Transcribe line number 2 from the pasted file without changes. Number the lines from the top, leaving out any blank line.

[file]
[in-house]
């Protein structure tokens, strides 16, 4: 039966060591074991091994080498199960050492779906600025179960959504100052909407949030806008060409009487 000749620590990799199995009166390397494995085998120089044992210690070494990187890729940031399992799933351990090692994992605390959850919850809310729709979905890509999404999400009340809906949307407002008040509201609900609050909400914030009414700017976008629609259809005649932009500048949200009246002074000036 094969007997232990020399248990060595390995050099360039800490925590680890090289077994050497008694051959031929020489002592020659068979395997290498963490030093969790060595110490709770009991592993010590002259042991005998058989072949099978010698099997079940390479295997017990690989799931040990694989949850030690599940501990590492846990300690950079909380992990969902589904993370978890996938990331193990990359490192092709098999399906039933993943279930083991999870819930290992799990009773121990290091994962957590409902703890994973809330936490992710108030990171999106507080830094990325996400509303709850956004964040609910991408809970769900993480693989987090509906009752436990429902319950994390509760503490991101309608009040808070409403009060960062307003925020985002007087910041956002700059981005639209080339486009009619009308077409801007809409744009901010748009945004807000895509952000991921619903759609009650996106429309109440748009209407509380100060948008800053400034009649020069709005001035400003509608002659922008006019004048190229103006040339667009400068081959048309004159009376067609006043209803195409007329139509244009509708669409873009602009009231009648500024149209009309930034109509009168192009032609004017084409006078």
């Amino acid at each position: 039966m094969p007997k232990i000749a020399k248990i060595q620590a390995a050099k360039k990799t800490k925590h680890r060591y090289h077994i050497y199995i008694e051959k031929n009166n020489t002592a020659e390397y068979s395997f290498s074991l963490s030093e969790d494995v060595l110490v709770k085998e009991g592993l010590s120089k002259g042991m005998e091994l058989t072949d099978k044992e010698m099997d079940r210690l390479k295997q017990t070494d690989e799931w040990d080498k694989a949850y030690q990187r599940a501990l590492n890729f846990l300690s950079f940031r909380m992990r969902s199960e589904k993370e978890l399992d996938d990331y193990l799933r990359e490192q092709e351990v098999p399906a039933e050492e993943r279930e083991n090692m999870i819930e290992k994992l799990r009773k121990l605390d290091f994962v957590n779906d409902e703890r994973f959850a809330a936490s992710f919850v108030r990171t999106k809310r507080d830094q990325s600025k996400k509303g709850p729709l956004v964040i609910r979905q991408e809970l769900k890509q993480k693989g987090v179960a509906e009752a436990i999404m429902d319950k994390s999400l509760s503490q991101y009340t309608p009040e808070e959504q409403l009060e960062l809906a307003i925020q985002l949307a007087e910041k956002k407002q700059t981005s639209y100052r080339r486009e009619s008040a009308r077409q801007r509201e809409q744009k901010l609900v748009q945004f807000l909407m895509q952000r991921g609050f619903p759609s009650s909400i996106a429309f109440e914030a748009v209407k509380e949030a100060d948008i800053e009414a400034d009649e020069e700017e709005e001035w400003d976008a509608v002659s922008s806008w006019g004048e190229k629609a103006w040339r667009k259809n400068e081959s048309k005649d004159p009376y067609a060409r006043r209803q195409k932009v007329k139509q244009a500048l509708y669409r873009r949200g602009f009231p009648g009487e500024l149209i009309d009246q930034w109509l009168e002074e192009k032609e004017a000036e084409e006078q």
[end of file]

């Protein structure tokens, strides 16, 4: 039966060591074991091994080498199960050492779906600025179960959504100052909407949030806008060409009487 000749620590990799199995009166390397494995085998120089044992210690070494990187890729940031399992799933351990090692994992605390959850919850809310729709979905890509999404999400009340809906949307407002008040509201609900609050909400914030009414700017976008629609259809005649932009500048949200009246002074000036 094969007997232990020399248990060595390995050099360039800490925590680890090289077994050497008694051959031929020489002592020659068979395997290498963490030093969790060595110490709770009991592993010590002259042991005998058989072949099978010698099997079940390479295997017990690989799931040990694989949850030690599940501990590492846990300690950079909380992990969902589904993370978890996938990331193990990359490192092709098999399906039933993943279930083991999870819930290992799990009773121990290091994962957590409902703890994973809330936490992710108030990171999106507080830094990325996400509303709850956004964040609910991408809970769900993480693989987090509906009752436990429902319950994390509760503490991101309608009040808070409403009060960062307003925020985002007087910041956002700059981005639209080339486009009619009308077409801007809409744009901010748009945004807000895509952000991921619903759609009650996106429309109440748009209407509380100060948008800053400034009649020069709005001035400003509608002659922008006019004048190229103006040339667009400068081959048309004159009376067609006043209803195409007329139509244009509708669409873009602009009231009648500024149209009309930034109509009168192009032609004017084409006078």